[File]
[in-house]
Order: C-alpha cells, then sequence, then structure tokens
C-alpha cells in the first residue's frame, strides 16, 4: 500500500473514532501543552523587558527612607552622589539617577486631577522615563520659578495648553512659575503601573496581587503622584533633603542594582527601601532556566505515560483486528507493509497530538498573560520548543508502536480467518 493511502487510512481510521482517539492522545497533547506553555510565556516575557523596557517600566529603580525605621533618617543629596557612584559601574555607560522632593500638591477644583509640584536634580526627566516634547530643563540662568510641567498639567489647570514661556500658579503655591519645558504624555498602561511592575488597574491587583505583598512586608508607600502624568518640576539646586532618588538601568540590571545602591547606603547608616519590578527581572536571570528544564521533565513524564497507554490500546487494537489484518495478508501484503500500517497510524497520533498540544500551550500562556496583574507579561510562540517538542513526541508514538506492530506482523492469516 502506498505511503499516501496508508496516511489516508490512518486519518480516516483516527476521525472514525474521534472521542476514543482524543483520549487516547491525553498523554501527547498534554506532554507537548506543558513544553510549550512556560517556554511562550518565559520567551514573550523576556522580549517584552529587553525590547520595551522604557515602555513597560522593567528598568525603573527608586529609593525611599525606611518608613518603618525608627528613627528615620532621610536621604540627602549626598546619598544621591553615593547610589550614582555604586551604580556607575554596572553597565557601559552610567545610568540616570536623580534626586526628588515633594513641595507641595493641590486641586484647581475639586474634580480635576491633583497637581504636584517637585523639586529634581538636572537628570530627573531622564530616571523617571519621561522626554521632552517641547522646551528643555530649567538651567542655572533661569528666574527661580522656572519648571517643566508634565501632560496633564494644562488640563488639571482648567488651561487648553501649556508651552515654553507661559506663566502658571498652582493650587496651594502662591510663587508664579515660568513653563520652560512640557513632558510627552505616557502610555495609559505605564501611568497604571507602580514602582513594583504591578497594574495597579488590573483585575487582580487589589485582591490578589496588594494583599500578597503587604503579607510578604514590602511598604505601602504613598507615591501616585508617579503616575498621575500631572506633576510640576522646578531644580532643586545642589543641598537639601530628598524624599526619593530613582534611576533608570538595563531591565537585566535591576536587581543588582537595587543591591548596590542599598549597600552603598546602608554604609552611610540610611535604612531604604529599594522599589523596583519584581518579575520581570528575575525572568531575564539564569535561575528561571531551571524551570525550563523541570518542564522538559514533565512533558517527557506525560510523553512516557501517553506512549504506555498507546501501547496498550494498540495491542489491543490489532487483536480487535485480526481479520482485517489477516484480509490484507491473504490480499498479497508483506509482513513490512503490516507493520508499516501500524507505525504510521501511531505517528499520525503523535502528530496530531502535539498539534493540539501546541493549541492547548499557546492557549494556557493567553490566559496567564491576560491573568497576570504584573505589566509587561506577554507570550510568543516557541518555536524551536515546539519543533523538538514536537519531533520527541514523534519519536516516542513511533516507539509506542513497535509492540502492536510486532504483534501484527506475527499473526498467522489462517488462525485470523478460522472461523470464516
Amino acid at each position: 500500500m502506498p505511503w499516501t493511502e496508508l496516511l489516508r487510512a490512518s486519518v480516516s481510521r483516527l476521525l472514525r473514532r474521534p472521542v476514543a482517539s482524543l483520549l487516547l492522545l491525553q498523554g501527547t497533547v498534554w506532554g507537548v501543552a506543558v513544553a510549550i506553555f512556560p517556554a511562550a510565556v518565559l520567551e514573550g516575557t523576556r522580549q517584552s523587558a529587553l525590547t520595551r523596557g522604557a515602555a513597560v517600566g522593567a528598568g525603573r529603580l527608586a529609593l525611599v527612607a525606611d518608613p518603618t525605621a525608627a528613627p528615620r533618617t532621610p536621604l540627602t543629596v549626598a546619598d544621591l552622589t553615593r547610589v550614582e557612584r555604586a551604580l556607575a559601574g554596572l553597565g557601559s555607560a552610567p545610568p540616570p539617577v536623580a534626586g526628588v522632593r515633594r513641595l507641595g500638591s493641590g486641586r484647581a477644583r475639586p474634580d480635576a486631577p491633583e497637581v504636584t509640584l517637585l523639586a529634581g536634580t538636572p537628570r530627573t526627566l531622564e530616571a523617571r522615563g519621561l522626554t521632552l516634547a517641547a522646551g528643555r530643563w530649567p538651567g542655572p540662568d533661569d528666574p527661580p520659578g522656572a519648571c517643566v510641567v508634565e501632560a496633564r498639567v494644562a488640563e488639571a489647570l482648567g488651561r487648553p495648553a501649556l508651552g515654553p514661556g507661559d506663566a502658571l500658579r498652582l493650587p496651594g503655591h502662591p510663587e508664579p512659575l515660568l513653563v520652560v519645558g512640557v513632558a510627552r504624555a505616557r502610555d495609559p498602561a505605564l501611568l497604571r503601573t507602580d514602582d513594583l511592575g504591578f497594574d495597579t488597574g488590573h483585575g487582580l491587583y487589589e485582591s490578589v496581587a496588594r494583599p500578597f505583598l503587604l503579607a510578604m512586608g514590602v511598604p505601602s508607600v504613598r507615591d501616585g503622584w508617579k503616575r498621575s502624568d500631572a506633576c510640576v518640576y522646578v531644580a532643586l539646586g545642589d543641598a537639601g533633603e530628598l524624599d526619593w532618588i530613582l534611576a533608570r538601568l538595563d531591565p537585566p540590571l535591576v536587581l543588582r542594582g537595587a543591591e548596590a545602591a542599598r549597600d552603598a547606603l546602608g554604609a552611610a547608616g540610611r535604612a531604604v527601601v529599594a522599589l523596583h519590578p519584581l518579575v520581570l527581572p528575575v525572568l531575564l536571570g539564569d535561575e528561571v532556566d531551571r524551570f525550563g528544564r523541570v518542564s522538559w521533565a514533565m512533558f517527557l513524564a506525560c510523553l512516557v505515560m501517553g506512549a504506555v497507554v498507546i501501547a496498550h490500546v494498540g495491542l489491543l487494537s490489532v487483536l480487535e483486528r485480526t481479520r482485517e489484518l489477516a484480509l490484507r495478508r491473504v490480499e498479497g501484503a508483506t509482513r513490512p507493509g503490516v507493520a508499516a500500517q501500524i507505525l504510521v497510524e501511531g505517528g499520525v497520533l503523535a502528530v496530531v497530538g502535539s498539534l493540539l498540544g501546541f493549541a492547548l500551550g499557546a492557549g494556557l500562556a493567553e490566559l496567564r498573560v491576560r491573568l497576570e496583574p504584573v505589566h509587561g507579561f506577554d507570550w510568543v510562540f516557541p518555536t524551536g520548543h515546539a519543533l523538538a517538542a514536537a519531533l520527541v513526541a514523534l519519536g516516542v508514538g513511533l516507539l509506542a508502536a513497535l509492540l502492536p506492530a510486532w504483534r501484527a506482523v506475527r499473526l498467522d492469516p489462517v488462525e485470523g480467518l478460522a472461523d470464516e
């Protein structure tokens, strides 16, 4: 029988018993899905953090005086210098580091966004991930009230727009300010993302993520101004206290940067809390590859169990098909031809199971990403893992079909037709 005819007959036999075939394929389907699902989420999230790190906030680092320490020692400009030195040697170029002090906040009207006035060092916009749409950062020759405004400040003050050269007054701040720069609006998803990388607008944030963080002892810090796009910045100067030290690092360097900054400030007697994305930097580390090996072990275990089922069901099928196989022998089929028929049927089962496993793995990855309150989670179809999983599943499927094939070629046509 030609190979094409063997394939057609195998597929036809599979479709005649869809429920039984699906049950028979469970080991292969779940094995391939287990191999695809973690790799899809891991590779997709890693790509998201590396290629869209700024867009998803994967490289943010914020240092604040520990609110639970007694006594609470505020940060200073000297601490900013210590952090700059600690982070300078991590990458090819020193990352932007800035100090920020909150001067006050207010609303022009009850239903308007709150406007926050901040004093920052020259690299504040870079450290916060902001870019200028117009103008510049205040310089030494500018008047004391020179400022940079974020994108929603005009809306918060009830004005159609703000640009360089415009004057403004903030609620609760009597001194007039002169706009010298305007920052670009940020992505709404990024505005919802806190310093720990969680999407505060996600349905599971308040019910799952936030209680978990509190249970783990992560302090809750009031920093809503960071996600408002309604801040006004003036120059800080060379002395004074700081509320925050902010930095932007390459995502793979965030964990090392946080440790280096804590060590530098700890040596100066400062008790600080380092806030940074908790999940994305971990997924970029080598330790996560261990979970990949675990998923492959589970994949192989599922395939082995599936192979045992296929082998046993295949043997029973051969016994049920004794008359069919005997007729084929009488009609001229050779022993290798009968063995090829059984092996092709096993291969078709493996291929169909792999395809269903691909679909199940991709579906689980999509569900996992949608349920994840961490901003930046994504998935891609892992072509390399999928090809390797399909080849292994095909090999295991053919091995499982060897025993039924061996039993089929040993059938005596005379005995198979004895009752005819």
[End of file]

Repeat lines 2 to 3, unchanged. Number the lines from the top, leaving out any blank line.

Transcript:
Order: C-alpha cells, then sequence, then structure tokens
C-alpha cells in the first residue's frame, strides 16, 4: 500500500473514532501543552523587558527612607552622589539617577486631577522615563520659578495648553512659575503601573496581587503622584533633603542594582527601601532556566505515560483486528507493509497530538498573560520548543508502536480467518 493511502487510512481510521482517539492522545497533547506553555510565556516575557523596557517600566529603580525605621533618617543629596557612584559601574555607560522632593500638591477644583509640584536634580526627566516634547530643563540662568510641567498639567489647570514661556500658579503655591519645558504624555498602561511592575488597574491587583505583598512586608508607600502624568518640576539646586532618588538601568540590571545602591547606603547608616519590578527581572536571570528544564521533565513524564497507554490500546487494537489484518495478508501484503500500517497510524497520533498540544500551550500562556496583574507579561510562540517538542513526541508514538506492530506482523492469516 502506498505511503499516501496508508496516511489516508490512518486519518480516516483516527476521525472514525474521534472521542476514543482524543483520549487516547491525553498523554501527547498534554506532554507537548506543558513544553510549550512556560517556554511562550518565559520567551514573550523576556522580549517584552529587553525590547520595551522604557515602555513597560522593567528598568525603573527608586529609593525611599525606611518608613518603618525608627528613627528615620532621610536621604540627602549626598546619598544621591553615593547610589550614582555604586551604580556607575554596572553597565557601559552610567545610568540616570536623580534626586526628588515633594513641595507641595493641590486641586484647581475639586474634580480635576491633583497637581504636584517637585523639586529634581538636572537628570530627573531622564530616571523617571519621561522626554521632552517641547522646551528643555530649567538651567542655572533661569528666574527661580522656572519648571517643566508634565501632560496633564494644562488640563488639571482648567488651561487648553501649556508651552515654553507661559506663566502658571498652582493650587496651594502662591510663587508664579515660568513653563520652560512640557513632558510627552505616557502610555495609559505605564501611568497604571507602580514602582513594583504591578497594574495597579488590573483585575487582580487589589485582591490578589496588594494583599500578597503587604503579607510578604514590602511598604505601602504613598507615591501616585508617579503616575498621575500631572506633576510640576522646578531644580532643586545642589543641598537639601530628598524624599526619593530613582534611576533608570538595563531591565537585566535591576536587581543588582537595587543591591548596590542599598549597600552603598546602608554604609552611610540610611535604612531604604529599594522599589523596583519584581518579575520581570528575575525572568531575564539564569535561575528561571531551571524551570525550563523541570518542564522538559514533565512533558517527557506525560510523553512516557501517553506512549504506555498507546501501547496498550494498540495491542489491543490489532487483536480487535485480526481479520482485517489477516484480509490484507491473504490480499498479497508483506509482513513490512503490516507493520508499516501500524507505525504510521501511531505517528499520525503523535502528530496530531502535539498539534493540539501546541493549541492547548499557546492557549494556557493567553490566559496567564491576560491573568497576570504584573505589566509587561506577554507570550510568543516557541518555536524551536515546539519543533523538538514536537519531533520527541514523534519519536516516542513511533516507539509506542513497535509492540502492536510486532504483534501484527506475527499473526498467522489462517488462525485470523478460522472461523470464516